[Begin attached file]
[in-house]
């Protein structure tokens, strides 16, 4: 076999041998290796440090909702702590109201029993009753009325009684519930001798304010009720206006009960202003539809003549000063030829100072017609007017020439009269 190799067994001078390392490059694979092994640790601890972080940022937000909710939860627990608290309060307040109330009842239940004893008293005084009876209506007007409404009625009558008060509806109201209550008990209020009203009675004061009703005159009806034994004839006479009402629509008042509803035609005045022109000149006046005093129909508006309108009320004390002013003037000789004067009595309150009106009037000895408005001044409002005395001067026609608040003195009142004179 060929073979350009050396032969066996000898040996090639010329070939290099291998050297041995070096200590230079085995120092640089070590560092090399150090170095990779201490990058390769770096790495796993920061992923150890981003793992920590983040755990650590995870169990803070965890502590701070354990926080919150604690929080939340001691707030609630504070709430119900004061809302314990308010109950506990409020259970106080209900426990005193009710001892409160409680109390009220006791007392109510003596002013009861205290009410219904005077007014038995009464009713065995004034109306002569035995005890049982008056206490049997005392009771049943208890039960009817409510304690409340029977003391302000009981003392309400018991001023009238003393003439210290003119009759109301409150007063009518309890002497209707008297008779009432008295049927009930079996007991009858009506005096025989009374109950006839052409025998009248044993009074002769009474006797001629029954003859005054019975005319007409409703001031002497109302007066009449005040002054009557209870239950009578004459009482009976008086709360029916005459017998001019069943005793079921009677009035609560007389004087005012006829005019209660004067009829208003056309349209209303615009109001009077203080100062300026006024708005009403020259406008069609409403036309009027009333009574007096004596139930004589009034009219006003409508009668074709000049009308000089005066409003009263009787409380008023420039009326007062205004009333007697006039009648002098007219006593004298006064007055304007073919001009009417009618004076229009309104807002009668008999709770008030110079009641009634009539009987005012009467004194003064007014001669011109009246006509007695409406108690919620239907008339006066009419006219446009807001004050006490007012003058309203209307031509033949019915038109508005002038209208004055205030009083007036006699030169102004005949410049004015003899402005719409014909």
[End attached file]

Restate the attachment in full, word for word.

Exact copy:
[in-house]
């Protein structure tokens, strides 16, 4: 076999041998290796440090909702702590109201029993009753009325009684519930001798304010009720206006009960202003539809003549000063030829100072017609007017020439009269 190799067994001078390392490059694979092994640790601890972080940022937000909710939860627990608290309060307040109330009842239940004893008293005084009876209506007007409404009625009558008060509806109201209550008990209020009203009675004061009703005159009806034994004839006479009402629509008042509803035609005045022109000149006046005093129909508006309108009320004390002013003037000789004067009595309150009106009037000895408005001044409002005395001067026609608040003195009142004179 060929073979350009050396032969066996000898040996090639010329070939290099291998050297041995070096200590230079085995120092640089070590560092090399150090170095990779201490990058390769770096790495796993920061992923150890981003793992920590983040755990650590995870169990803070965890502590701070354990926080919150604690929080939340001691707030609630504070709430119900004061809302314990308010109950506990409020259970106080209900426990005193009710001892409160409680109390009220006791007392109510003596002013009861205290009410219904005077007014038995009464009713065995004034109306002569035995005890049982008056206490049997005392009771049943208890039960009817409510304690409340029977003391302000009981003392309400018991001023009238003393003439210290003119009759109301409150007063009518309890002497209707008297008779009432008295049927009930079996007991009858009506005096025989009374109950006839052409025998009248044993009074002769009474006797001629029954003859005054019975005319007409409703001031002497109302007066009449005040002054009557209870239950009578004459009482009976008086709360029916005459017998001019069943005793079921009677009035609560007389004087005012006829005019209660004067009829208003056309349209209303615009109001009077203080100062300026006024708005009403020259406008069609409403036309009027009333009574007096004596139930004589009034009219006003409508009668074709000049009308000089005066409003009263009787409380008023420039009326007062205004009333007697006039009648002098007219006593004298006064007055304007073919001009009417009618004076229009309104807002009668008999709770008030110079009641009634009539009987005012009467004194003064007014001669011109009246006509007695409406108690919620239907008339006066009419006219446009807001004050006490007012003058309203209307031509033949019915038109508005002038209208004055205030009083007036006699030169102004005949410049004015003899402005719409014909």